Humans appear to have inherited some traits related to skin, hair and some autoimmune diseases from Neandertal ancestors.
Two independent investigations identify for the first time the specific parts of the human genome that appear to have been most affected by Stone Age interbreeding with Neandertals. They locate part of Neandertals’ legacy in sections of present-day Europeans’ and East Asians’ DNA that are stocked with genes influencing the production of keratin, a key substance in skin, hair and nails. By occasionally mating with Neandertals after leaving Africa around 70,000 years ago, Stone Age humans inherited and retained keratin-related genes that must have aided survival outside Africa, propose computational geneticist Sriram Sankararaman of Harvard Medical School in Boston and his colleagues in the Jan. 30 Nature.
Neandertals lived in Europe and Asia between around 200,000 and 30,000 years ago. Previous studies estimated that 1 to 3 percent of non-Africans’ DNA today comes from Neandertals, while present-day Africans have little or no Neandertal ancestry.
Neandertals’ DNA contributions to modern humans also encompass genes related to several medical conditions, including lupus and Crohn’s disease, Sankararaman’s group says.
About 20 percent of the Neandertal genome shows up at various places in the DNA of current Europeans and East Asians, geneticists Benjamin Vernot and Joshua Akey of the University of Washington in Seattle conclude January 30 in Science.
These new reports represent “the first steps toward getting a genomic picture of the actual Neandertal individuals that mixed with modern humans,” remarks paleogeneticist Mattias Jakobsson of Uppsala University in Sweden.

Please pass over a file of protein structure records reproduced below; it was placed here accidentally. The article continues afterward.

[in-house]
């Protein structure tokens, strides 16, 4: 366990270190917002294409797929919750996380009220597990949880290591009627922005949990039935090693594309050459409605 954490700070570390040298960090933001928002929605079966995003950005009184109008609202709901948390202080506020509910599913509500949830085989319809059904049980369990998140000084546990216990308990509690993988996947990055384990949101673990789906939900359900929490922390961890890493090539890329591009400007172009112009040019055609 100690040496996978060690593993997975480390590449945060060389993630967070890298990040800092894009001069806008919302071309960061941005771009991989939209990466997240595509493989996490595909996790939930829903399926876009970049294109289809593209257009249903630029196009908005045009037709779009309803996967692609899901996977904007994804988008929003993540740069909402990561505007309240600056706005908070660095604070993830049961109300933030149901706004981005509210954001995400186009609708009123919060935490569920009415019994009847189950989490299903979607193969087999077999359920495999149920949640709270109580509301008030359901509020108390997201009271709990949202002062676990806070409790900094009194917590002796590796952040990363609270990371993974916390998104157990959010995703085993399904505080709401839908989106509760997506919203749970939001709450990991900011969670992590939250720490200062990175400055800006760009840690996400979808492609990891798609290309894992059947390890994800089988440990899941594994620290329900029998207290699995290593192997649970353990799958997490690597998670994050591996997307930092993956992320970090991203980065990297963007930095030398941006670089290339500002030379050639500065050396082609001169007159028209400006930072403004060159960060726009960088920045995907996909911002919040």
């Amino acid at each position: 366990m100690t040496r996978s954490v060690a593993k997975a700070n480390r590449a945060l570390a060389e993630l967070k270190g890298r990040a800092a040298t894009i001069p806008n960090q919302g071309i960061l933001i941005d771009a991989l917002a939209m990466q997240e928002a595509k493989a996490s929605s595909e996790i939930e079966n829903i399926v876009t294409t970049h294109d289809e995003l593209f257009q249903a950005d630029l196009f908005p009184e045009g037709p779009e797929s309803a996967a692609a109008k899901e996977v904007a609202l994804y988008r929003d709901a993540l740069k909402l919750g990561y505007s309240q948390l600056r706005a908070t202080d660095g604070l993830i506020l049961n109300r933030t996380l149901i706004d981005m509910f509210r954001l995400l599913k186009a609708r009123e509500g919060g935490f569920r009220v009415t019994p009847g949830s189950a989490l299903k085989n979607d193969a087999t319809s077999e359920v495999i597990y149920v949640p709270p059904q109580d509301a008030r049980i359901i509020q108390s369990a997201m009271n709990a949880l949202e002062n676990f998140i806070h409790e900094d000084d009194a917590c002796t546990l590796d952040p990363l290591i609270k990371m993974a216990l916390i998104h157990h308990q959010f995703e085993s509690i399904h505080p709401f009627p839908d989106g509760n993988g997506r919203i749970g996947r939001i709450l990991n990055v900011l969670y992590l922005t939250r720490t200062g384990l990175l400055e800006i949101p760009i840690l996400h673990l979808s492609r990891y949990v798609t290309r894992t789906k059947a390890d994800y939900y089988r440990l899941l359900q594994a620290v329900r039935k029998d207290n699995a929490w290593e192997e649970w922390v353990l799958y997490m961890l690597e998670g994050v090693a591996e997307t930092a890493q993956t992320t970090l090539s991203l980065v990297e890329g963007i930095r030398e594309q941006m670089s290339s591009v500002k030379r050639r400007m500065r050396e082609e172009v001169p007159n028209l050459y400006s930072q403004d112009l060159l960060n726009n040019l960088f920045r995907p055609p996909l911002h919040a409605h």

The genome of a Neandertal woman who lived about 50,000 years ago has already been sequenced. The two research teams compared it with modern-day humans’ DNA, using different statistical techniques. Future work will be able to use genomes from additional Neandertals to home in on genes that modern humans inherited through particular instances of Stone Age interbreeding.
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Sankararaman’s team developed a method for calculating the probability that modern human gene variants and DNA segments containing multiple genes came from Neandertals. The researchers compared the Neandertal woman’s genome with the DNA of 1,004 modern-day humans living in different parts of the world.
If, for instance, a non-African person carried a gene variant found in Neandertals but not in present-day West Africans, whose ancestors do not appear to have interbred with Neandertals, the researchers concluded that that gene variant probably originated in Neandertals.
In an analysis of DNA from 379 Europeans and 286 East Asians, Vernot and Akey identified unusually long chains of gene variants that people probably inherited via Stone Age interbreeding, presumably from Neandertals. These Neandertal hot spots did not appear in the DNA of 13 West Africans.
Comparisons with the Neandertal woman’s DNA enabled the researchers to narrow down their list of modern human DNA segments inherited from the extinct Stone Age species.
Sankararaman’s group found that far fewer signs of Neandertal ancestry appeared on the X chromosome and along a stretch of DNA containing genes that affect the testicles than in other parts of modern humans’ genomes. Genes that reduce male fertility tend to accumulate on the X chromosome when closely related species of modern animals interbreed, suggesting that such genes initially passed from Neandertals to humans before disappearing due to natural selection. Neandertal genes that compromised how the testicles work may have met the same fate.
Patterns of surviving Neandertal DNA suggest that ancient interbreeding occurred many times across Europe and Asia, Vernot and Akey say.
Still, large swaths of Europeans’ and East Asians’ genomes contain unexpectedly little Neandertal DNA, Akey says. “These regions potentially are a roadmap to finding genes that make us human.”